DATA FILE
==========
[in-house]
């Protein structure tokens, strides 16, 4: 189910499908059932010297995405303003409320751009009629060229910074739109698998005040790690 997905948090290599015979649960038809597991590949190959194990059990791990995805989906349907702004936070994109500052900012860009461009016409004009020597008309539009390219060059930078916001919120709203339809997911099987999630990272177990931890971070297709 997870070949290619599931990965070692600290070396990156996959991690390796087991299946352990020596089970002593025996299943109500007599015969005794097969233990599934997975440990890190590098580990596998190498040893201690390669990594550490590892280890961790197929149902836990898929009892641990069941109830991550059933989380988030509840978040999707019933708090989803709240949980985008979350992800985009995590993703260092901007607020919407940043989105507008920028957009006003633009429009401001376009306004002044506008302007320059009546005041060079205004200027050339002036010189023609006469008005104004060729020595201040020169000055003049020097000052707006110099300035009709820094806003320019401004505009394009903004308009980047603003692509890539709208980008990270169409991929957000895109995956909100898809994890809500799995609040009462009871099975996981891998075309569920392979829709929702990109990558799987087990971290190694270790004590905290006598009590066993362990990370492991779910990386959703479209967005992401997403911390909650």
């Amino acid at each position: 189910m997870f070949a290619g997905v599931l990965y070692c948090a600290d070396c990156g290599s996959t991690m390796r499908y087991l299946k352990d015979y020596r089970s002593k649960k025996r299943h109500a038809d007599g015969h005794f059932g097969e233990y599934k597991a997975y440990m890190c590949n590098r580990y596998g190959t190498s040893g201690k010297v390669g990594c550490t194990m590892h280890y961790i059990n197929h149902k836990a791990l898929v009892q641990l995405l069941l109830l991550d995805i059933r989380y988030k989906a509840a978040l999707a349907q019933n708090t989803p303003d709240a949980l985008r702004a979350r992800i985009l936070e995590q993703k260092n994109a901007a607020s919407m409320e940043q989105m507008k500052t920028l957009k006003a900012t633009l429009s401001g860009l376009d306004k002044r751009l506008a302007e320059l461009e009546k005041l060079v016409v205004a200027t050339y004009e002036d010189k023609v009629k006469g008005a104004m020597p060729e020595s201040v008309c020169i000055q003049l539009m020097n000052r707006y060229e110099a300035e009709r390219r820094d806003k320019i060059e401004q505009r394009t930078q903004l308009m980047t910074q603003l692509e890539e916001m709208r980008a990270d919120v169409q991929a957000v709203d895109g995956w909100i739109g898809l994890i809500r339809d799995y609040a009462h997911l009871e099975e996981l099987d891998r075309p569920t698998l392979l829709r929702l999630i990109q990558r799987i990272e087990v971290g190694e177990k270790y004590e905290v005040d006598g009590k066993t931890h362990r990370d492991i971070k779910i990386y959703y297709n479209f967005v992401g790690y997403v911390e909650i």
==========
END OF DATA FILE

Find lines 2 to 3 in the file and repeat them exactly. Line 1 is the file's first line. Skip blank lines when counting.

């Protein structure tokens, strides 16, 4: 189910499908059932010297995405303003409320751009009629060229910074739109698998005040790690 997905948090290599015979649960038809597991590949190959194990059990791990995805989906349907702004936070994109500052900012860009461009016409004009020597008309539009390219060059930078916001919120709203339809997911099987999630990272177990931890971070297709 997870070949290619599931990965070692600290070396990156996959991690390796087991299946352990020596089970002593025996299943109500007599015969005794097969233990599934997975440990890190590098580990596998190498040893201690390669990594550490590892280890961790197929149902836990898929009892641990069941109830991550059933989380988030509840978040999707019933708090989803709240949980985008979350992800985009995590993703260092901007607020919407940043989105507008920028957009006003633009429009401001376009306004002044506008302007320059009546005041060079205004200027050339002036010189023609006469008005104004060729020595201040020169000055003049020097000052707006110099300035009709820094806003320019401004505009394009903004308009980047603003692509890539709208980008990270169409991929957000895109995956909100898809994890809500799995609040009462009871099975996981891998075309569920392979829709929702990109990558799987087990971290190694270790004590905290006598009590066993362990990370492991779910990386959703479209967005992401997403911390909650």
């Amino acid at each position: 189910m997870f070949a290619g997905v599931l990965y070692c948090a600290d070396c990156g290599s996959t991690m390796r499908y087991l299946k352990d015979y020596r089970s002593k649960k025996r299943h109500a038809d007599g015969h005794f059932g097969e233990y599934k597991a997975y440990m890190c590949n590098r580990y596998g190959t190498s040893g201690k010297v390669g990594c550490t194990m590892h280890y961790i059990n197929h149902k836990a791990l898929v009892q641990l995405l069941l109830l991550d995805i059933r989380y988030k989906a509840a978040l999707a349907q019933n708090t989803p303003d709240a949980l985008r702004a979350r992800i985009l936070e995590q993703k260092n994109a901007a607020s919407m409320e940043q989105m507008k500052t920028l957009k006003a900012t633009l429009s401001g860009l376009d306004k002044r751009l506008a302007e320059l461009e009546k005041l060079v016409v205004a200027t050339y004009e002036d010189k023609v009629k006469g008005a104004m020597p060729e020595s201040v008309c020169i000055q003049l539009m020097n000052r707006y060229e110099a300035e009709r390219r820094d806003k320019i060059e401004q505009r394009t930078q903004l308009m980047t910074q603003l692509e890539e916001m709208r980008a990270d919120v169409q991929a957000v709203d895109g995956w909100i739109g898809l994890i809500r339809d799995y609040a009462h997911l009871e099975e996981l099987d891998r075309p569920t698998l392979l829709r929702l999630i990109q990558r799987i990272e087990v971290g190694e177990k270790y004590e905290v005040d006598g009590k066993t931890h362990r990370d492991i971070k779910i990386y959703y297709n479209f967005v992401g790690y997403v911390e909650i």